Heat treatment consists of incubation at 600C for 5 min. Sh2hs33 is a heat stable mutant
(Greene and Hannah, 1998). Sh2a396v is the second-site reversion mutation found in
Sh2rts60-1. Sh2al 77v is the second-site reversion mutation found in Sh2rts48-2.
Sh2-396-177 is a double mutant of .\/i',396v and Sh2al 77v. Sh2-396-33 is a double
mutant of .\'/iL396v and Sh2hs33. Sh2-177-33 is a double mutant of Sh2al 77v and
Sh2hs33. Sh2-396-177-33 is a triple mutant of Sh2a396v, Sh2al 77v, and Sh2hs33.
Enzyme % Activity SEMa Nb
Sh2 wt 32 11 3
Sh2hs33 69 7 7
.\1i,1396v 61 13* 2
Sh2a177v 64 6 3
Sh2-396-177 77 21* 2
Sh2-396-33 69 9 3
Sh2-177-33 83 8 3
Sh2-396-177-33 72 11 3
Standard error of the mean
number of experimental replicates
* represents range, rather than S.E.M.
Activity before heat treatment for Sh2 wild-type, .\,'/-,\33, .,\/i2396v, .\/,h,/177v,
Sh2-396-177, Sh2-396-33, Sh2-177-33, and Sh2-396-177-33 is shown in Table 4.
.\,h/h\,33 has 2.1 fold more activity than does Sh2 wild-type. This is in agreement with
previous data (Greene and Hannah, 1998a). Both .,\l/,177v and .,\lh,396v show a 1.4
fold increase in activity. Their double mutant contains a 1.9 fold increase in activity.
While the combination of the two mutants increases activity, the double mutant does not
experience synergistic effects. The mutation of .,\l2,396v when combined with that of
.\,/2/,\33 experiences an additive effect, raising activity 3.4 fold compared to Sh2 wild-
type. The mutation of ,\l/h2177v in combination with that of.\,h2h,33 exhibits a slightly
smaller increase to 2.9 fold. Interestingly, the triple mutant shows a slightly greater
increase than either second-site reversion mutation alone, but less than the double mutant
between second-site revertants.
Table 4. Fold Increase in Activity.
Sh2hs33 is a heat stable mutant (Greene and Hannah, 1998). .\/i2l396v is the second-site
reversion mutation found in Sh2rts60-1. Sh2al 77v is the second-site reversion mutation found
in Sh2rts48-2. Sh2-396-177 is a double mutant of .\/i h396v and Sh2al77v. Sh2-396-33
is a double mutant of .\'/ir396v and Sh2hs33. Sh2-177-33 is a double mutant of Sh2al 77v
and Sh2hs33. Sh2-396-1 77-33 is a triple mutant of .\h/i2396v, Sh2al 77v, and Sh2hs33.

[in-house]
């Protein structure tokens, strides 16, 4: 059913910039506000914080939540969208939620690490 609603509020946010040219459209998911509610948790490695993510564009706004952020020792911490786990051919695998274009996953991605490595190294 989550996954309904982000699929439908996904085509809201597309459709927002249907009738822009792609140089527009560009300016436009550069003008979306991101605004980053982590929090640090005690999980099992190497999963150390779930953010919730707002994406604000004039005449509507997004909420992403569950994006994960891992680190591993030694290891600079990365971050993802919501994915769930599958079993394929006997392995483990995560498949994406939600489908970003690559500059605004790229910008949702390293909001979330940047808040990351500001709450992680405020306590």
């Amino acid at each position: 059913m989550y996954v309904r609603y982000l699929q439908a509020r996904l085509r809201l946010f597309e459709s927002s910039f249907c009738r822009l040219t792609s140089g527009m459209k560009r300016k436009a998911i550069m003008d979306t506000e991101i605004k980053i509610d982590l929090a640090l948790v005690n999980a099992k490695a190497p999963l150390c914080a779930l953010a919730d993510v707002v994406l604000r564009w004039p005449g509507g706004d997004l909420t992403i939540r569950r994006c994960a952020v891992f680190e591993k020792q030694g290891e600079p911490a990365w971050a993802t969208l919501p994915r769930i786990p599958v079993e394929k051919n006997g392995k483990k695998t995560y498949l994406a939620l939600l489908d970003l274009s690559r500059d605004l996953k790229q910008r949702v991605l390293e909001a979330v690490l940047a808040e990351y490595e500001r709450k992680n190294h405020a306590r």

Enzyme Fold increase Range Nb
Sh2 wt n/a n/a n/a
Sh2hs33 2.1 0.2a 3
.\/ h ,396v 1.4 0 1
Sh2al77v 1.4 0 1
Sh2-396-177 1.9 0.2 2
Sh2-396-33 3.4 0 1
Sh2-177-33 2.9 0.1 2
Sh2-396-177-33 1.8 0.1 2
Standard error of the mean
" number of experimental replicates
n.a. not applicable
Relative Specific Activities of Heat-Sensitive and Heat-Stable Mutants
Gel filtration chromatography was used to isolate heterotetrameric AGPase from
other size fractions of its subunits. To test the effectiveness of the column for separation,
individually collected fractions were subjected to SDS-PAGE and western blotting. A
western blot of Fractions 1-14 is shown in Figure 8. Low levels of BT2 protein are
detected in Fractions 1 -8. Beginning with Fraction 9 there is a steady increase in the
amount of BT2 present. Higher molecular weight proteins present in Lanes 1-6 are
possibly due to transcriptional run-on and have been observed previously (Hannah,
personal communication). Fraction 11 is considered to be the heterotetrameric fraction as
predicted by molecular mass markers. The presence of BT2 protein in Fractions 10 and
12-14 suggest that the heterotetrameric peak is split among fractions. However, by using
Fraction 11 as the heterotetrameric fraction, contamination by AGPase dimers is unlikely
as higher numbered fractions contain lower molecular weight molecules.
Gel filtration fractions
1 2 3 4 5 6 7 8 9 10 11 12 13 14
62 kD 1 *----
Figure 8. Western blot of .lh2lh,33 gel filtration fractions. Fractions 1-14 of Sh2hs33
were subjected to SDS-PAGE, transferred to nitrocellulose, and hybridized
with antibody to BT2. Fraction 11 is the heterotetrameric fraction as
determined by molecular mass markers.
Isolation of the heterotetrameric fraction, followed by relative quantitation of
active enzyme through SDS-PAGE and western blotting, allowed an estimate of specific
activities. The first of two western blots used to estimate specific activities is shown in
Figure 9. The specific activities calculated using in vitro enzyme assays and relative
amounts of AGPase present in Figure 9 are shown in Table 5. The second of two western
blots used to estimate specific activities is shown in Figure 10. Specific activities
calculated using the forward assay from gel filtration purification fractions and relative
amounts of AGPase protein present in Figure 10 are shown in Table 6.
Following gel filtration chromatography of heated and nonheated samples of Sh2
wild-type, .\/hhs33, Sh2-177-33, and Sh-2177-396-33 aliquots of the heterotetrameric
fraction were subjected to SDS-PAGE. SDS gels were transferred to nitrocellulose and
probed with antibody to BT2. Films were digitally scanned and relative amounts of
protein determined using densitometry software. We loaded 12 and 6 jtL to monitor
linearity of AGPase signal. Lack of detectable protein for both heated and nonheated
samples of Sh2 wild-type made determination of relative protein amounts, and
subsequent specific activity calculations, impossible. Specific activities decrease as
stability increases (Table 5), and although no specific activity for Sh2 wild-type is given,
enzyme assays of Sh2 wild-type suggest the highest specific activity in the group.
To verify results shown in Figure 9 and Table 5, a slightly modified version of the
experiment was performed. Enzymes used were Sh2 wild-type, .\/,h2,33, and Sh2-177-
33. Heat-treatment was excluded from the experiment. The heterotetrameric gel
filtration fractions and the succeeding fraction were used. Two fractions were subjected